author had been at sea for 2 years before joining CARINTHIA and had thought that the malady was beaten until his first trip
'across the pond'. With 3 radio officers on a 24 hour watch vessel there was no provision for a 'sick' man.
Life 'on the ocean wave' was not good, at least for that first trip, when the incredible First Class dining menu
with it's gourmet delights including lobster and caviar went virtually untouched! Taking press on watch in the
radio office in order for the print shop to issue the OCEAN TIMES overnight with a bucket between one's legs is no fun at
all. Needless to say some of the stocks and share prices were sometimes less than accurate. Cunard,
of course, disavowed any responsability when worried First Class passengers appeared at the W/T office the next morning
to 'buy and sell'!
The emergence of the long distance jet airliner in the 'fifties effectively
sounded the 'death knell' for the transAtlantic passenger liner. Few had more to lose than the Cunard company,
operating not only it's pair of 'Queens' but also a substantial fleet of second division ships which included the MAURETANIA
and the beautiful CARONIA. Whether the ships in the latter category were ever large profit makers seems questionable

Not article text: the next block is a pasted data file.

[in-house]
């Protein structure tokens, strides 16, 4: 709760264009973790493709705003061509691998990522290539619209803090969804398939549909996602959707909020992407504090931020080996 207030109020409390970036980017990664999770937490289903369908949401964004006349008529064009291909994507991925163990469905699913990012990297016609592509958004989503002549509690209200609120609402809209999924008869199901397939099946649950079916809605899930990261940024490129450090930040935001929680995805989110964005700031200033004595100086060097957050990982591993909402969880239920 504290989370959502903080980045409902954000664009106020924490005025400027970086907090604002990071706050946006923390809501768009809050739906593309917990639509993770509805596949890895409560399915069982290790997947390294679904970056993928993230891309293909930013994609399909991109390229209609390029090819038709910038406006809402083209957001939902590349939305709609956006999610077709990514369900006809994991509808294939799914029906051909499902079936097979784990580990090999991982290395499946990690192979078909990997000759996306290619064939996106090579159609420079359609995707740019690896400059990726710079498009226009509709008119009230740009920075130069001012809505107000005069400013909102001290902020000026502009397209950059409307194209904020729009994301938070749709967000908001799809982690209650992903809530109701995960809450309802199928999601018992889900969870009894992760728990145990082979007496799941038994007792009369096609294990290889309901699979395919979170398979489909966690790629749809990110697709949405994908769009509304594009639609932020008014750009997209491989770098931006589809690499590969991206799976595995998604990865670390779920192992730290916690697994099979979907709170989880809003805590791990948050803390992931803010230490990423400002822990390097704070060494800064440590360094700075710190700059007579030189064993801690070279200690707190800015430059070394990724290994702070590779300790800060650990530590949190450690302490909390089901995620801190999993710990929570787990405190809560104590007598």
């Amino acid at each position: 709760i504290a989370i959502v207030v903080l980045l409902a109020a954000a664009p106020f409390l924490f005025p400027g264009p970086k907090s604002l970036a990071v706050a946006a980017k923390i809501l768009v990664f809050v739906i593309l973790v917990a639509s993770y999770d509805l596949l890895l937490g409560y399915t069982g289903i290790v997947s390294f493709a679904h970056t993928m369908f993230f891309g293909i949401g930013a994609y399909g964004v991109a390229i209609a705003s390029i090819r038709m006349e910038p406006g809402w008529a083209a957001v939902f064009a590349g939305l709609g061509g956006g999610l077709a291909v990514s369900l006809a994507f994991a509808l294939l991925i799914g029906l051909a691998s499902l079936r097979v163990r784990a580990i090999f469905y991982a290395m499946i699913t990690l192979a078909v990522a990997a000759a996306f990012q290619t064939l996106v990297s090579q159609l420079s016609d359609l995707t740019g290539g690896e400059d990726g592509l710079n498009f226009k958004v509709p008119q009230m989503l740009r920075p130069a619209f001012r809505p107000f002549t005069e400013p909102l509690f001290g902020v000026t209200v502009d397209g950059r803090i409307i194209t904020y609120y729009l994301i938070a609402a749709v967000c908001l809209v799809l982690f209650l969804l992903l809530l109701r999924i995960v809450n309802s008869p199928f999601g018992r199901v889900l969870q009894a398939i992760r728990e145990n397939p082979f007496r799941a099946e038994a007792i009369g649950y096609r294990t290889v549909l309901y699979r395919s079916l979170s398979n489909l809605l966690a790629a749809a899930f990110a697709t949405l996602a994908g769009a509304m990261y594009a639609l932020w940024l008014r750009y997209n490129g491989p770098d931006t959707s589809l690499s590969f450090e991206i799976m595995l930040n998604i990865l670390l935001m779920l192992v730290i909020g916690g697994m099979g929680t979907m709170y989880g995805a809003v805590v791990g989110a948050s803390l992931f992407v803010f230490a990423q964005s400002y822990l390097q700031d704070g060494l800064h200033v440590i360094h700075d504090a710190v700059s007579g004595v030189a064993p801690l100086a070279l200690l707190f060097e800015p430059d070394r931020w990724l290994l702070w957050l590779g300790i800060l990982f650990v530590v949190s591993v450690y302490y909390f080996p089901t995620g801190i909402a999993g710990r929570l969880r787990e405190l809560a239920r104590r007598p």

but there is no doubt of the brilliant success of the two 'giants' both during and following the war years.
By 1962 Cunard must have tacitly accepted the 'writing on the wall'
in abandoning any thought of building their conventional "Q3" design and yet for a further five years they persevered
grimly with the operation of the two ageing 'ladies' and six so-called 'intermediates' to the decimation of both cash flow
The original 4 funnelled MAURETANIA held the coveted
Blue Riband longer that any other liner on the Atlantic. She is seens here on her official trials in 1907.
MAURETANIA was launched in 1907, she was 790
feet long by 88 feet wide and had a displacement of 40,000 tons. She held the Blue Riband for 20 years and was broken
up in 1935.
The more fortunate U.S. troops return home from
WW1 aboard MAURETANIA, still in her wartime camouflage.
|Courtesy Liverpool University Archives - SM JUNE/90
Completed in near record time the 'new' MAURETANIA' left Cammall Lairds
on the 14th of May, 1939. Classed as an intermediate North Atlantic liner she had been designated as a compromise
between 'super' liners of her time and smaller ships. She combined big liner luxury with slower speed and
increased cargo handling capacity. MAURETANIA was larger, fuller and shorter than her predecessor.
She is seen here being warped to her berth at Southampton following
another Atlantic crossing.
|Courtesy Cammell Laird - SM JUNE/83
The second MAURETANIA was built as a kind of active reserve ship to
augment the London sailings of the BRITTANIC and GEORGIC and to relieve the two 'Queens' when they were withdrawn for
their annual overhauls. She was laid down on May 24, 1937, barely three years after the demise of her famous predecessor,
the MAURETANIA of 1907. Cammel Laird launched the 'new' liner on July 28th, 1938. A year later she
began her maiden voyage from Liverpool to New York. After returning to England, she sailed from Southampton